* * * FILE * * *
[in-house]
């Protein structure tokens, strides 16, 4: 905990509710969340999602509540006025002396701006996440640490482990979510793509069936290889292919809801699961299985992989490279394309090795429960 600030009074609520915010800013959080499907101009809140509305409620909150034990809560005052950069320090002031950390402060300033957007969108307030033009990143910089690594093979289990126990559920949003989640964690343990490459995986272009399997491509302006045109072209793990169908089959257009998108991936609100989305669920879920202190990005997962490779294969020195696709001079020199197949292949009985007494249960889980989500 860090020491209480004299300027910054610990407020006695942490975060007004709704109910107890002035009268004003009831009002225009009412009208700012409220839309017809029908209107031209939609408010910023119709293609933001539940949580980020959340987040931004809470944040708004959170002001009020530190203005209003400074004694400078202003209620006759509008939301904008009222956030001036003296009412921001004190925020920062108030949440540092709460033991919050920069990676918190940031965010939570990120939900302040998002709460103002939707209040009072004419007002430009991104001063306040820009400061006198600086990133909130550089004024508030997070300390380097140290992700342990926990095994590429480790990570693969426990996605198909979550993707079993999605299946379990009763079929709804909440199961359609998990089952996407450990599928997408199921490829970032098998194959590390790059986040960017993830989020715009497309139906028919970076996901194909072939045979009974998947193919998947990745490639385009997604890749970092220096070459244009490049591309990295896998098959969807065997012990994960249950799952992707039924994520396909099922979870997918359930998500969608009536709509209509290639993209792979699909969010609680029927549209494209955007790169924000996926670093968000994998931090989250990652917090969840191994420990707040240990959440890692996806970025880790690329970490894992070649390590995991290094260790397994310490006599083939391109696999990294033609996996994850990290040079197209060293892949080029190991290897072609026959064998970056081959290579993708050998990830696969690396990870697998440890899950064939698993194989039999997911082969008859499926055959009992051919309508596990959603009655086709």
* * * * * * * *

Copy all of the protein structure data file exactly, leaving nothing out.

[in-house]
């Protein structure tokens, strides 16, 4: 905990509710969340999602509540006025002396701006996440640490482990979510793509069936290889292919809801699961299985992989490279394309090795429960 600030009074609520915010800013959080499907101009809140509305409620909150034990809560005052950069320090002031950390402060300033957007969108307030033009990143910089690594093979289990126990559920949003989640964690343990490459995986272009399997491509302006045109072209793990169908089959257009998108991936609100989305669920879920202190990005997962490779294969020195696709001079020199197949292949009985007494249960889980989500 860090020491209480004299300027910054610990407020006695942490975060007004709704109910107890002035009268004003009831009002225009009412009208700012409220839309017809029908209107031209939609408010910023119709293609933001539940949580980020959340987040931004809470944040708004959170002001009020530190203005209003400074004694400078202003209620006759509008939301904008009222956030001036003296009412921001004190925020920062108030949440540092709460033991919050920069990676918190940031965010939570990120939900302040998002709460103002939707209040009072004419007002430009991104001063306040820009400061006198600086990133909130550089004024508030997070300390380097140290992700342990926990095994590429480790990570693969426990996605198909979550993707079993999605299946379990009763079929709804909440199961359609998990089952996407450990599928997408199921490829970032098998194959590390790059986040960017993830989020715009497309139906028919970076996901194909072939045979009974998947193919998947990745490639385009997604890749970092220096070459244009490049591309990295896998098959969807065997012990994960249950799952992707039924994520396909099922979870997918359930998500969608009536709509209509290639993209792979699909969010609680029927549209494209955007790169924000996926670093968000994998931090989250990652917090969840191994420990707040240990959440890692996806970025880790690329970490894992070649390590995991290094260790397994310490006599083939391109696999990294033609996996994850990290040079197209060293892949080029190991290897072609026959064998970056081959290579993708050998990830696969690396990870697998440890899950064939698993194989039999997911082969008859499926055959009992051919309508596990959603009655086709």